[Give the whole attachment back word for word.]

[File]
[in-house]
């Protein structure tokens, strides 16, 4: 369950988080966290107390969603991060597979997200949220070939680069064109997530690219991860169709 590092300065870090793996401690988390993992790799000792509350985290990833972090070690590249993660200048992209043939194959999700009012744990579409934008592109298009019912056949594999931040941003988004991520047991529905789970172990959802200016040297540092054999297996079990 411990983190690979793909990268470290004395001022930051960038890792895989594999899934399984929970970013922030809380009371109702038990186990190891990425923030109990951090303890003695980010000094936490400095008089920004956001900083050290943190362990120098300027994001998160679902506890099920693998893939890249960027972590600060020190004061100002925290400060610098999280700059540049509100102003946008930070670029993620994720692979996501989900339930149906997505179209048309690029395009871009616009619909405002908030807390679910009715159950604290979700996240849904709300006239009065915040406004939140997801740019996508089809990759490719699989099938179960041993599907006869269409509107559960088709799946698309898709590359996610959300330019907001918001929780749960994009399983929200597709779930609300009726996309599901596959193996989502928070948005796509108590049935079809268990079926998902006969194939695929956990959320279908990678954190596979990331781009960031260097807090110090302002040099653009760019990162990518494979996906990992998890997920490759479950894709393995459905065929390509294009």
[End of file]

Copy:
[in-house]
């Protein structure tokens, strides 16, 4: 369950988080966290107390969603991060597979997200949220070939680069064109997530690219991860169709 590092300065870090793996401690988390993992790799000792509350985290990833972090070690590249993660200048992209043939194959999700009012744990579409934008592109298009019912056949594999931040941003988004991520047991529905789970172990959802200016040297540092054999297996079990 411990983190690979793909990268470290004395001022930051960038890792895989594999899934399984929970970013922030809380009371109702038990186990190891990425923030109990951090303890003695980010000094936490400095008089920004956001900083050290943190362990120098300027994001998160679902506890099920693998893939890249960027972590600060020190004061100002925290400060610098999280700059540049509100102003946008930070670029993620994720692979996501989900339930149906997505179209048309690029395009871009616009619909405002908030807390679910009715159950604290979700996240849904709300006239009065915040406004939140997801740019996508089809990759490719699989099938179960041993599907006869269409509107559960088709799946698309898709590359996610959300330019907001918001929780749960994009399983929200597709779930609300009726996309599901596959193996989502928070948005796509108590049935079809268990079926998902006969194939695929956990959320279908990678954190596979990331781009960031260097807090110090302002040099653009760019990162990518494979996906990992998890997920490759479950894709393995459905065929390509294009």